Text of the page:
The Atlantic Ocean is at its hottest

Global warming causes the oceans to reach average temperatures much higher than normal .

View of the ocean between trees

The Atlantic Ocean has reached higher than normal temperatures. / Photo: Pexels

LatinAmerican Post | Ariel Cipolla

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Leer en español: El océano Atlántico está en su momento más caluroso

Although we are currently concerned about the COVID-19 health crisis, the reality is that there are other equally important issues that we must look at. For example, global warming. 

However, that is not the only problem. In reality, the oceans are also being seriously affected, particularly the Atlantic. From Xataka they warn that its average temperature has just experienced the "hottest decade in at least 2,900 years", as a result of climate changes.

In other words, we are talking about a problem not only in terms of temperature, but also of climatic conditions. A higher temperature rise, for example, causes a greater number of hurricanes. Let's see what is happening to the heat in the oceans.

The ocean temperature problem

The high temperature of the oceans is a warning sign for the planet. El Confidencial said in 2019 that that year had the highest temperature recorded in history. A study prepared by the Institute of Atmospheric Physics of China (IAP) and the National Oceanic and Atmospheric Administration (United States) was the one that revealed this information.

Basically, the oceans absorb more than 90 percent of the excess heat generated by greenhouse gas emissions, and this results in an increase in temperature due to global warming. This excessively warm temperature causes a notable rise in sea level and considerable damage to marine life.

According to the specialized website of Ambientum, the global temperature of the ocean had been 0.075 degrees higher than the average recorded between 1981-2010. To reach that temperature, the oceans had to accumulate heat (energy) equivalent to 228 zetajoules, equivalent to 3.6 billion Hiroshima atomic bomb explosions.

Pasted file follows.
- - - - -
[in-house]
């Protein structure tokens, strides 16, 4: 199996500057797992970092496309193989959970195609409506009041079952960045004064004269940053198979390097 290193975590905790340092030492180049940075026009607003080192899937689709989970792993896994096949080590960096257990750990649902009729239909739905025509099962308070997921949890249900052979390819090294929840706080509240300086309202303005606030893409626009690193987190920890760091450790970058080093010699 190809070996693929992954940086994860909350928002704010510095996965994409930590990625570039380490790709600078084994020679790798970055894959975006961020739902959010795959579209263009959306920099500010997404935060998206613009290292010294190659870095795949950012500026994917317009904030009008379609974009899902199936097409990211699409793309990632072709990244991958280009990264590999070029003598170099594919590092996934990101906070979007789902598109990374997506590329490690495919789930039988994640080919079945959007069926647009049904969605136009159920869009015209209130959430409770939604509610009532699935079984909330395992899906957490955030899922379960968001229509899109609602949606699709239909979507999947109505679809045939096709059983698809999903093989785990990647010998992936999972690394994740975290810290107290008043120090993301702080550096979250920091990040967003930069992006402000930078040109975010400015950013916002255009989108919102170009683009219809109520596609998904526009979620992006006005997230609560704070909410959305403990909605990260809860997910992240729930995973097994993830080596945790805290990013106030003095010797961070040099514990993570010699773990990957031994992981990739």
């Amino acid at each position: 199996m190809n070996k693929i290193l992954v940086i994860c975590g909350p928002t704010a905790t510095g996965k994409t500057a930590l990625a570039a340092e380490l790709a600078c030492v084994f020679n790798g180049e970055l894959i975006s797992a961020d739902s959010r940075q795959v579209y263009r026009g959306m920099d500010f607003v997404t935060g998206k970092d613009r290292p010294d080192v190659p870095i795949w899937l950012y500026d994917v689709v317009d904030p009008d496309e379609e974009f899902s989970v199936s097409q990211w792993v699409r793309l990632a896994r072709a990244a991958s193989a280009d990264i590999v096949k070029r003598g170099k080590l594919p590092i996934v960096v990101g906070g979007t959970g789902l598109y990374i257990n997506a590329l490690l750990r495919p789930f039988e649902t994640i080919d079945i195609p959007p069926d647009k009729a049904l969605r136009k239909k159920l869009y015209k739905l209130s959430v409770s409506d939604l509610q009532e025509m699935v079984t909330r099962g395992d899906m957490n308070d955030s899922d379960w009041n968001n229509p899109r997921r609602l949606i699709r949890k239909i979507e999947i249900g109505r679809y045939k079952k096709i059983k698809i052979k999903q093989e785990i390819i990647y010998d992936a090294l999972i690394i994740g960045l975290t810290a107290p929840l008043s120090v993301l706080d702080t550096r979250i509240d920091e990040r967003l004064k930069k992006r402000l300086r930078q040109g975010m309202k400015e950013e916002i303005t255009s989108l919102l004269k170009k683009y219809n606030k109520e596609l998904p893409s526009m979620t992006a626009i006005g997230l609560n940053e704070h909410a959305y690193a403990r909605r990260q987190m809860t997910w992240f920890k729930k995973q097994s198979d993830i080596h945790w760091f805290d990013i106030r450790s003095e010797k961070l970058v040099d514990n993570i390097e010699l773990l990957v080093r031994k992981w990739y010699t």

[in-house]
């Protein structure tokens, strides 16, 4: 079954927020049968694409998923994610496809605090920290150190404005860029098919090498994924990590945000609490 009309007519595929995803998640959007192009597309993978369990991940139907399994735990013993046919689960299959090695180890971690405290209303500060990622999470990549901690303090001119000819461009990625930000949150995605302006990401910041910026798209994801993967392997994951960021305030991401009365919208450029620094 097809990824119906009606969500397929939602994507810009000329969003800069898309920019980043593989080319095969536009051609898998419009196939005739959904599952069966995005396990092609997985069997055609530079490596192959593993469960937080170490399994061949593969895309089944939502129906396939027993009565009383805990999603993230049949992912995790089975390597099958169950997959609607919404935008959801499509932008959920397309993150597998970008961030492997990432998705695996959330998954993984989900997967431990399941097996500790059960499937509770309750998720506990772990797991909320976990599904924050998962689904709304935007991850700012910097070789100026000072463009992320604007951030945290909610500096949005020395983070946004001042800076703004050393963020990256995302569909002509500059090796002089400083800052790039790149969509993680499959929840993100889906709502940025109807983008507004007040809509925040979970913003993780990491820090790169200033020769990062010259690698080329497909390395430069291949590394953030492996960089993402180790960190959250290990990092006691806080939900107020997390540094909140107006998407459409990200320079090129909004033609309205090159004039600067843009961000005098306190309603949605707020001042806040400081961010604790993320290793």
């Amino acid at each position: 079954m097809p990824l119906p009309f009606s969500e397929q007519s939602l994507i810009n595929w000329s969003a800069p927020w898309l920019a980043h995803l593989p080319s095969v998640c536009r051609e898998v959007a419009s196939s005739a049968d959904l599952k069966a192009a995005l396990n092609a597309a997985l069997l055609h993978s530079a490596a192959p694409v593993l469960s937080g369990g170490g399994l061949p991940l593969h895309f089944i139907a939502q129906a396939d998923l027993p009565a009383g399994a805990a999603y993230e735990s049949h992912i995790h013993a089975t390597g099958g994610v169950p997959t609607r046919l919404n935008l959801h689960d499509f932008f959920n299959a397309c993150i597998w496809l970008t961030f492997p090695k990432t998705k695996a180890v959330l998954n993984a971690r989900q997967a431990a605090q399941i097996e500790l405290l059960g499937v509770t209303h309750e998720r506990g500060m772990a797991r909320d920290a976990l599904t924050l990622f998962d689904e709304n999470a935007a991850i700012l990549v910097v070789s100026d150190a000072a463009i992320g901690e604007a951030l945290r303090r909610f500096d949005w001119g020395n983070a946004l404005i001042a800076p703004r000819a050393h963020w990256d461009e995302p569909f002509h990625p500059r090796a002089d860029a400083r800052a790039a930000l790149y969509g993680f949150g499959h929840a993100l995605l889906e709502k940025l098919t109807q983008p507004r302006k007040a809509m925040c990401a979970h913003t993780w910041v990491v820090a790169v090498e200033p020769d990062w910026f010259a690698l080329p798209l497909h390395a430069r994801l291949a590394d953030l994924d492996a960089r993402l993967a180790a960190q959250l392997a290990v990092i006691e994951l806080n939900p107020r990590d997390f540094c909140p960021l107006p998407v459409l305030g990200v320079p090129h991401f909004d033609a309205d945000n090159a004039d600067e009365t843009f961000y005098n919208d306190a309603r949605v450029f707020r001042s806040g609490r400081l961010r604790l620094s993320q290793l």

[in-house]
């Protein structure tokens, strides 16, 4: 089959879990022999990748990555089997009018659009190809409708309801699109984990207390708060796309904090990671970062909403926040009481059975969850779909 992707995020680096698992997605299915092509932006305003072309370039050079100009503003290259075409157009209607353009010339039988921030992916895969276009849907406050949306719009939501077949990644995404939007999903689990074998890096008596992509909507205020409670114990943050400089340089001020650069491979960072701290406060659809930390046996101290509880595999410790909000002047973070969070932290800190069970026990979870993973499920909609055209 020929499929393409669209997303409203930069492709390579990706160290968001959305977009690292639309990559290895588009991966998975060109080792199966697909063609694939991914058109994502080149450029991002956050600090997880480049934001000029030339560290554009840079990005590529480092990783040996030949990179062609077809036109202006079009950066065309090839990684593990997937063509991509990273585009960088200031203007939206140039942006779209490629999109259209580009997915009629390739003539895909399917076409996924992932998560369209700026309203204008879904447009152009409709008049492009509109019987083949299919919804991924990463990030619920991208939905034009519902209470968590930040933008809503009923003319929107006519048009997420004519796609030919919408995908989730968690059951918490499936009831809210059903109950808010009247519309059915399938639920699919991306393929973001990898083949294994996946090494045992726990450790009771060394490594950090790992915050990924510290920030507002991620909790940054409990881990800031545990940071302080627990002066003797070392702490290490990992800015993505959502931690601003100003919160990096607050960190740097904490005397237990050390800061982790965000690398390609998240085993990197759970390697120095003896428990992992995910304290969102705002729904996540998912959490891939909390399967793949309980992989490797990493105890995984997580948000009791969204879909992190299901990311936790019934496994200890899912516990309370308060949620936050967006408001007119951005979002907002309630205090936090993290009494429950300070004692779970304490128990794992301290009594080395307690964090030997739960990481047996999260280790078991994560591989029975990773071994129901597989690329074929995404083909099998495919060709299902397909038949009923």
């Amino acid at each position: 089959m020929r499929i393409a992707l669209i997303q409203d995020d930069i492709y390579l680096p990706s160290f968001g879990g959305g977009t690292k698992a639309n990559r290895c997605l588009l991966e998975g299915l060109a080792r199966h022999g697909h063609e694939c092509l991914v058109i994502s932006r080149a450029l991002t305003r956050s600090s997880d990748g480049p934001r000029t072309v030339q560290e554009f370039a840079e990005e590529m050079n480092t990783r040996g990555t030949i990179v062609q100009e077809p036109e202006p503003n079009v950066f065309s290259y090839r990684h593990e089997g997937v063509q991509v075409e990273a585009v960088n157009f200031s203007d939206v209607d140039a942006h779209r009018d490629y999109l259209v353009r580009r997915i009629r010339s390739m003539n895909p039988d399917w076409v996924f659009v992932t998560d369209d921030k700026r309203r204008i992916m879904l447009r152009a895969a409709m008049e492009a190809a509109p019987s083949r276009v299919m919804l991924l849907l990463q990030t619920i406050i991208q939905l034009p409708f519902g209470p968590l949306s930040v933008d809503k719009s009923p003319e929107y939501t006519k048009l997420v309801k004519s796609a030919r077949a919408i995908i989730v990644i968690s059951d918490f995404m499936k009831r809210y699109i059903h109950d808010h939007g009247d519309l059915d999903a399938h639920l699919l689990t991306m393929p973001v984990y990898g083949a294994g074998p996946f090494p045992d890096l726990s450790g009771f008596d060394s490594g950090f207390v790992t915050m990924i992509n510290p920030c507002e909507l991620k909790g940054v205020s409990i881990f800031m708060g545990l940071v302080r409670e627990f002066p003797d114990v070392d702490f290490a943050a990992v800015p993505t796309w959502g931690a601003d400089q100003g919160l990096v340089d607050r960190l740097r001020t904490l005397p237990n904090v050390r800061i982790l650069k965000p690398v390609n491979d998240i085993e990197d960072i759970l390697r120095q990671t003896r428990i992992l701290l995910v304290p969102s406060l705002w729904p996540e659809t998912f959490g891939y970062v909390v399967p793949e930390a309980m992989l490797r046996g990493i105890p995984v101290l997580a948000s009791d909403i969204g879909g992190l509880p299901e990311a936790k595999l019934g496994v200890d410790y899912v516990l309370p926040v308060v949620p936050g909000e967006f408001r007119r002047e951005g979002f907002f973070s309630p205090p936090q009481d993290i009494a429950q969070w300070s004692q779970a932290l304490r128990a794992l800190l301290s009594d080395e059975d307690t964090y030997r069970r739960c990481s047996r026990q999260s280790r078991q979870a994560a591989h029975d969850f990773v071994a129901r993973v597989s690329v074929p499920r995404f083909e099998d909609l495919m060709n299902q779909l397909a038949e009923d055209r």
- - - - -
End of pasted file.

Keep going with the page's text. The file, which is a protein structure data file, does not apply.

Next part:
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From Geo Innova, global warming is defined as the emission into the atmosphere of greenhouse gases, such as carbon dioxide, which have a great impact on the oceans, and which leads to an increase in temperature that causes increases in sea level. 

This causes, according to National Geographic, some changes in terms of structures. For example, increased heat is causing the huge ice sheets that line Greenland and Antarctica to melt at a rapid rate. Thus, there is a rise in sea level, causing devastating consequences for humans and species.

However, there is something relatively "good" in all this. In Notimérica they agree when saying that, as the oceans absorb a large part of the world's heat, this situation can serve to better learn the fluctuations in temperature of the atmosphere. Thus, strategies should be implemented to prevent this problem from continuing to spread.

In the current case, which is the warming of the North Atlantic Ocean, it could imply an increase in local rains, as reported by Meteored. It's all based on the North Atlantic Warming Hole, a robust feature that has been observed in the region's temperature trends over the last century.

Despite the fact that there may be natural factors that drive this process, researchers from the journal PNAS (Proceedings of the National Academy of Sciences) conclude that it cannot be separated from climate change. Therefore, it is a situation that we must take into account to avoid further damage in the future.


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